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Discover more stories about African animals on my blog here.

Why African Wild Dogs Hunt Impalas and Zebras, die Afrika Wilde Honde

Why Wild Dogs Hunt Impalas and Zebras, African folktale

African wild dog or die Afrika Wilde Honde in Afrikaans, is a wilding with as many nicknames as, well, a pack of dogs: African hunting dog, Cape hunting dog, wild dog, hyena dog, painted wolf, painted dog, or – my favorite – ornate wolf. To the scientific world it is known as Lycaon pictus.

Enjoy the next installment in the series Babadiertjies van Afrika, baby animals from Africa.

Why Wild Dogs Hunt Impalas and Zebras

When the Ndebele people migrated southwards in the 17th century, along the eastern coast of Africa, pushed by winds and floods, they brought with them their colorful geometric patterns, their beads, and their large, bright smiles. A century or so later they were joined by the Nguni people fleeing eastwards, away from the wars of King Shaka in Natal.

Be it a folktale drawn from a hunter’s observations, or a tale meant to teach youngsters a lesson, it is to them that we owe the story of why the wild dogs hunt impalas and zebras.

At the beginning of time, their story goes, right after God had finished creating all His animals and was wiping his brow, His creatures would all play and live together. It was exciting to be alive, to smell the wind and taste the water, to feel the rain on one’s fur – or skin, or scales, or feathers – and to bask in the sun, and wonder at the stars.

So when the first wild dog became sick – it was a mother wild dog tired after taking care of a big litter of pups – naturally that all the other animals showed their concern.

An Impala with softly curved horns went to seek Hare right away, for Hare had great healing knowledge. Hare gave Impala a calabash full of medicine for Mother Wild Dog. Then he warned Impala not to turn back on its way back to Wild Dog’s den.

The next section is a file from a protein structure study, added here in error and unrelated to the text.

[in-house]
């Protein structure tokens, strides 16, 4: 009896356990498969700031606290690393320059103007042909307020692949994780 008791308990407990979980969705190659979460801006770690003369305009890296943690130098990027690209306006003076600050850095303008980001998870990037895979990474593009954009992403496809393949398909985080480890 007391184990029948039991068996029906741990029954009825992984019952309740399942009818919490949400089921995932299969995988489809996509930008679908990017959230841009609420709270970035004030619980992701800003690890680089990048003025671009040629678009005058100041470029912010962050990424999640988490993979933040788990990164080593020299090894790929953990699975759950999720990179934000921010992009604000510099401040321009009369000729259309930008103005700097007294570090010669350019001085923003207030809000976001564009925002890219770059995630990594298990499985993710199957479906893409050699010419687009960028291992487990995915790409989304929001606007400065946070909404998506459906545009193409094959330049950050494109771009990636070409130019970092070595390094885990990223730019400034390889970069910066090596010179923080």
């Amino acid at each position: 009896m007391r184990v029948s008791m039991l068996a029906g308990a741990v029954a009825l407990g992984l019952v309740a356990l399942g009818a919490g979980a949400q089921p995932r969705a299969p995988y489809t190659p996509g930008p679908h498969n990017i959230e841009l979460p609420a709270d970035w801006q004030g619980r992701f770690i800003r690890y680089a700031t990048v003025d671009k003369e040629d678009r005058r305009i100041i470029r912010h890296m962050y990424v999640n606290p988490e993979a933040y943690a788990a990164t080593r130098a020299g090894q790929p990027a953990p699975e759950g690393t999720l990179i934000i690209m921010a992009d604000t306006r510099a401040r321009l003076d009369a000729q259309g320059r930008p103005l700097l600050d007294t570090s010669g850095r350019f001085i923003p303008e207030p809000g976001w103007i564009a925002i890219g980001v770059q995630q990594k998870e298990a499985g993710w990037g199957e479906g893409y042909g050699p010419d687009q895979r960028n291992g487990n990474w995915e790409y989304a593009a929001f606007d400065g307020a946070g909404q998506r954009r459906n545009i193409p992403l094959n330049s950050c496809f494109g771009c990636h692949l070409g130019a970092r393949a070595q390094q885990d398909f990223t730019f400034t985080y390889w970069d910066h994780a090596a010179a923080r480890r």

Why Wild Dogs Hunt in Packs - Hare gave Impala a calabash of medicine for the African Wild Dog mother.
Why Wild Dogs Hunt in Packs – Hare gave Impala a calabash of medicine for the African Wild Dog mother.

Alas, soon Impala’s nostrils flared picking up the fresh scent of a leopard – instinct above all – and she turned back, looking for a safer path. She held the calabash tightly in her mouth, she did, Oxpecker saw her, and everyone knew that Impala and Oxpecker were as close as heat to fire. Matriarch saw her too. Yet the medicine inside the calabash spilled nevertheless, as Hare predicted. Had Impala perhaps leaped too? She could have… poor Impala.

Zebra went to see Hare next, to ask for medicine for Mother Wild Dog. By now word of Impala’s misfortune had reached Hare, so he wasn’t in the least worried that he had to brew the same potion, for the same patient. Yet when he handed the medicine-filled calabash to Zebra, he gave her the same advice. Do not turn back from your path.

Zebra neighed softly in agreement, a small cloud of steam leaving her nostrils in the cool African dawn. Her short mane shook a bit too, and then she was off at a leisurely walk. Not even a drop will she waste, careful as she was not to spill the calabash. She loved Mother Wild Dog who always made sure to share her findings of fresh grass. Tiny clouds of dust lifted as her hooves touched the ground, the earth still full with moisture and morning dew.

On Zebra went, and the shadows were still long. Focused on her path she was, till something caught her eye. A movement in the grass. A long shadow, a slither. Zebra’s long lashes battered against her soft cheek, her nostrils flared, and more of her front teeth showed off for in the grass, near the road, Black Mamba was nesting. Waiting.

Instinct took over and Zebra turned from her path and, no matter how hard she held onto the calabash, it broke. The medicine spilled, a dark patch on the sandy road still visible today, the Ndebele people whisper.

Zebra neighed like she never neighed before, an anguished high-pitched sound. Her ears flicked back and forth, her eye rolled in her head and she even flicked her tail, lifting then lowering it.

It seemed to last forever, and nobody could tell when the Zebra’s neigh stopped and when the dog’s yelping and howling started. For the Wil Dogs’ den was right behind the turn in the road. The den where Mother Wild Dog lay sick.

Alas, they all knew that the terrible had happened. Mother Wild Dog did not make it.